Cardiac peak power, a contractility index based upon instantaneous changes in intracavitary pressure and systolic peak flow, was measured at rest and during supine exercise in 26 patients with coronary artery disease and 8 healthy subjects. The pathophysiological significance of this index was compared with left ventricular ejection fraction (LVEF) during exercise. Cardiac peak power, ejection fraction, end-diastolic volume, stroke volume, cardiac output and systemic vascular resistance were measured at rest, during three stages of supine bicycle ergometry and two stages of recovery. Cardiac peak power increased continuously in healthy subjects, from 5.4 ± 0.8 W/ml at rest to 11.4 ± 3.1 W/ml at peak exercise, p <0.001. In patients, peak power increased initially, reached a plateau in stage 2, and subsequently remained unchanged in stage 3 (5.6 ± 2 versus 5.6 ± 1.6 W/ml, p = ns). Ejection fraction demonstrated a flat response during exercise in patients, contrasting with a 42% increase in cardiac peak power. The lack of increase in ejection fraction was attributed to its dependence on afterload. Peak power showed no correlation with systemic vascular resistance (r = 0.01, p = ns). In a subgroup of patients with low resting LVEF (LVEF = 26% ± 7%), peak power increased 70% during exercise, from 2.0 ± 0.7 to 3.5 ± 1.7 W/ml, p <0.05, in contrast to a flat ejection fraction response. Thus, cardiac peak power, a relatively afterload-independent index of left ventricular performance and contractility can be obtained noninvasively during exercise.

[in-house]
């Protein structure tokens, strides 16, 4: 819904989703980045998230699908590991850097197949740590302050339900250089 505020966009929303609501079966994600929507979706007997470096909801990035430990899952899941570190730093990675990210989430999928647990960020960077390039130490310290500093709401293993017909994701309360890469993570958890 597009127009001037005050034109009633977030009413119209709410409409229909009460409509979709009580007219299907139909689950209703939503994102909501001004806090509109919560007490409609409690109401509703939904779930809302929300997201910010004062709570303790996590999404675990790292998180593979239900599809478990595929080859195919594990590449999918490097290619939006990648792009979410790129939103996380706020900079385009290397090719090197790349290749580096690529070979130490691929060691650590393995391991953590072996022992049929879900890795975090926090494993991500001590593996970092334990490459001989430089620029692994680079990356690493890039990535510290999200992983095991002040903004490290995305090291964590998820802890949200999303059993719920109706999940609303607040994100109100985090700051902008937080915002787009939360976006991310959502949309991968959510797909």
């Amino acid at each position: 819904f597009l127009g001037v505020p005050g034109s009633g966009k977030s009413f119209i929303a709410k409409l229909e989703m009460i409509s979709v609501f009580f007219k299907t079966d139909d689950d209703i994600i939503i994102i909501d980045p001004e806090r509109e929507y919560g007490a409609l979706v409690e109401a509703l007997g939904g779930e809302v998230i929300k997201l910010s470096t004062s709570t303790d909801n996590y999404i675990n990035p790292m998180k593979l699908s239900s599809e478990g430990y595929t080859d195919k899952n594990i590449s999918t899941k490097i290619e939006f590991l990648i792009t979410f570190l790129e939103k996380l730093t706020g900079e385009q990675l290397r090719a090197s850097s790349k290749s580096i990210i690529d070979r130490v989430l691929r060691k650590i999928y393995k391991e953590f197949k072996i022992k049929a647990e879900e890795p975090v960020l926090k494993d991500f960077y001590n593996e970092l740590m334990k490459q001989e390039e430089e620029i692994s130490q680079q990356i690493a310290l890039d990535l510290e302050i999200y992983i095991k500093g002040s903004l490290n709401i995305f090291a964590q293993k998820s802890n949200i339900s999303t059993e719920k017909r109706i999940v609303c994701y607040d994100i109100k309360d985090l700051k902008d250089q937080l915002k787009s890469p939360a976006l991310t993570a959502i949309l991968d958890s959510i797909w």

|Original language||English (US)|
|Number of pages||9|
|Journal||Journal of Nuclear Medicine|
|State||Published - 1993|
ASJC Scopus subject areas
- Radiological and Ultrasound Technology